Can Kids Transmit the Coronavirus?

Please, please can we have camp?

Emily Oster
Published in
6 min readMay 4, 2020


Photo: Kawee Wateesatogkij / EyeEm/Getty Images

Pulled from my May 4 newsletter, ParentData

Full disclosure, I spend about 73% of my time obsessing about whether there will be summer camp in Rhode Island. I send borderline appropriate emails to people I work with on virus response, nagging them about this.

I’ve expanded my obsession to neighboring states. Maine seems promising! Maybe we can move there for the summer?! I’m perusing Airbnb like it’s my (fifth) job.

The concerns with opening camps relate to the concerns with opening schools: If we get a bunch of kids together, they’ll spread the virus. As a result, I was pretty excited when I saw a bunch of headlines last week implying that kids can’t spread the coronavirus.

But on the flip side, you have other researchers saying, no, in fact, kids do transmit Covid-19 and opening schools is dangerous. So what is it?

Kids and Covid-19 illness

I’ve already covered kids and Covid-19 a lot and noted that they do not seem to get very sick. There is a Chinese study saying this, there is data from the CDC, and there’s more data from the Netherlands and Italy. Basically, we are pretty clear at this point that serious Covid-related illness is just really, really rare in children.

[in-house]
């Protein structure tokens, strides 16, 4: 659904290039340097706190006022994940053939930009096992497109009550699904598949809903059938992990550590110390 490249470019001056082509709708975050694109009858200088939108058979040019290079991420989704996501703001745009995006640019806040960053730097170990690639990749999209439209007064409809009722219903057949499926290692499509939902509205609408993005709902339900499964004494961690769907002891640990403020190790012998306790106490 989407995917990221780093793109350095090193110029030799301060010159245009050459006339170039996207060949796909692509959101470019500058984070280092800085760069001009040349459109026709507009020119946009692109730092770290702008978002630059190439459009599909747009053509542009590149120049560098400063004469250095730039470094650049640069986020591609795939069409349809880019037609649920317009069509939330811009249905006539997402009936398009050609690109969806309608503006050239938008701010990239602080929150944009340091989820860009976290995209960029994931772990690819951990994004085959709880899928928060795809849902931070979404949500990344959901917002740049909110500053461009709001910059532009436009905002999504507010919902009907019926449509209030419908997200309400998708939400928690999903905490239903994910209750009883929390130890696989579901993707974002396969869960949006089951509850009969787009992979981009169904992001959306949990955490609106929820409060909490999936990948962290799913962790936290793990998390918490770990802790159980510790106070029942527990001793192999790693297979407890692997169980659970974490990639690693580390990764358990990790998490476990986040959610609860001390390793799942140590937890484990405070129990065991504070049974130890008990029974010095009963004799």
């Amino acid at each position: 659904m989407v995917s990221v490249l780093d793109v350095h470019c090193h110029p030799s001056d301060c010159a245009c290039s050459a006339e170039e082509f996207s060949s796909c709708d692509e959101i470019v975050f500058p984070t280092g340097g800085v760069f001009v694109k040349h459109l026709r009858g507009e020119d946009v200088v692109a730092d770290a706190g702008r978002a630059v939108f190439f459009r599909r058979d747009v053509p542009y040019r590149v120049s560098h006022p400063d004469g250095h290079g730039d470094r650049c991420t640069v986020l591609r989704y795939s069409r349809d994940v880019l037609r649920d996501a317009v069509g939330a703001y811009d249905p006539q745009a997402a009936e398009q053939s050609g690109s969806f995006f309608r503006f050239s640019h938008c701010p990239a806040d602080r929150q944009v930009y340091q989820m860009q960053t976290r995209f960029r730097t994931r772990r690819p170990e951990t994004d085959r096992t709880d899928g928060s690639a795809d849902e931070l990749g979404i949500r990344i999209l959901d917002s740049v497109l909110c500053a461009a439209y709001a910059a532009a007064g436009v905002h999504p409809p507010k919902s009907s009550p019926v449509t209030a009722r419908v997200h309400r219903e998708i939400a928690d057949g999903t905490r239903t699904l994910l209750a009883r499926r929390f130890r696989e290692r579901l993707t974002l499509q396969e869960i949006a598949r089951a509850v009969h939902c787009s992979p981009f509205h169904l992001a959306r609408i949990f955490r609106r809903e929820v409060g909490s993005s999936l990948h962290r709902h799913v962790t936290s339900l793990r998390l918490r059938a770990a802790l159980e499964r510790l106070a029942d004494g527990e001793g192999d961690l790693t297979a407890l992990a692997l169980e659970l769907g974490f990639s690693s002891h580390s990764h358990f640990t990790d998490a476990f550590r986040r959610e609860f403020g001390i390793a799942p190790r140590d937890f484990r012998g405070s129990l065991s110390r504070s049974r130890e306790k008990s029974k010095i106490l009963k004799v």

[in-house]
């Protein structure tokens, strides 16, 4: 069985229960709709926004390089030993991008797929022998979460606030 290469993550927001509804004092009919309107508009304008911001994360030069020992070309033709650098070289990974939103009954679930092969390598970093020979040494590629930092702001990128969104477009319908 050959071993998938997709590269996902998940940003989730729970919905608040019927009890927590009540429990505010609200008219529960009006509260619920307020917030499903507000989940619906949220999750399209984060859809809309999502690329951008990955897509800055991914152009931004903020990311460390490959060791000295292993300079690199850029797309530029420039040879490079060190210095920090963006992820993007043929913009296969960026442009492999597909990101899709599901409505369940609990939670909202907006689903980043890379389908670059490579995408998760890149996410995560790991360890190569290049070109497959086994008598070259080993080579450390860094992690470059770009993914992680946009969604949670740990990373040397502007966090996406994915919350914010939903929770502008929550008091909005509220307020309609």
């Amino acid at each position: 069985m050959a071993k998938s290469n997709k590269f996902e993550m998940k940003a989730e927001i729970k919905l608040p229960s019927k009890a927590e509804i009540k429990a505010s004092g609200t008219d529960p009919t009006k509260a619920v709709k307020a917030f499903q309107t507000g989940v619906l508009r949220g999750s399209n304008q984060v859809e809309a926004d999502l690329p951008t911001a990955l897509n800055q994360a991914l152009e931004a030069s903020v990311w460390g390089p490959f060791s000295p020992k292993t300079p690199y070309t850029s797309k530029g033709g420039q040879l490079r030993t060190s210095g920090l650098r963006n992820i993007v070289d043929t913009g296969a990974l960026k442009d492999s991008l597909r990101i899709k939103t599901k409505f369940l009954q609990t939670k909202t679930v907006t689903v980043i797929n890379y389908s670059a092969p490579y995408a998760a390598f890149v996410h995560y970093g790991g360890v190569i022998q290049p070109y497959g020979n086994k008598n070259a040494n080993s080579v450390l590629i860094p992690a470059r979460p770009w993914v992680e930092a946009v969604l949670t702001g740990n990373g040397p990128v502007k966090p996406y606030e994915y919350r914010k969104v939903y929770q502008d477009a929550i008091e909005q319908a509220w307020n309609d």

Kids and viral spread

More complicated is the question of whether kids are viral spreaders. One possible view is that, actually, many kids are infected but they just do not have serious infection. But, of course, they could infect others. So when you get kids together, they’ll spread the virus without you knowing it, and then go home to infect parents, grandparents, and others. I like to call this the “asymptomatic viral bomb theory.”

Another view is that kids are very unlikely to contract the virus at all, and perhaps because their symptoms are mostly mild, they are also unlikely to spread it.

We are uncertain about this because of limited data. And it is clear that kids can spread the virus. There is work, for example, showing that children who are infected have viral loads similar to adults.



Emily Oster

Professor of Economics, Brown University. Author: Expecting Better and CRIBSHEET (April 2019). Goal: creating a world of more relaxed pregnant women and parents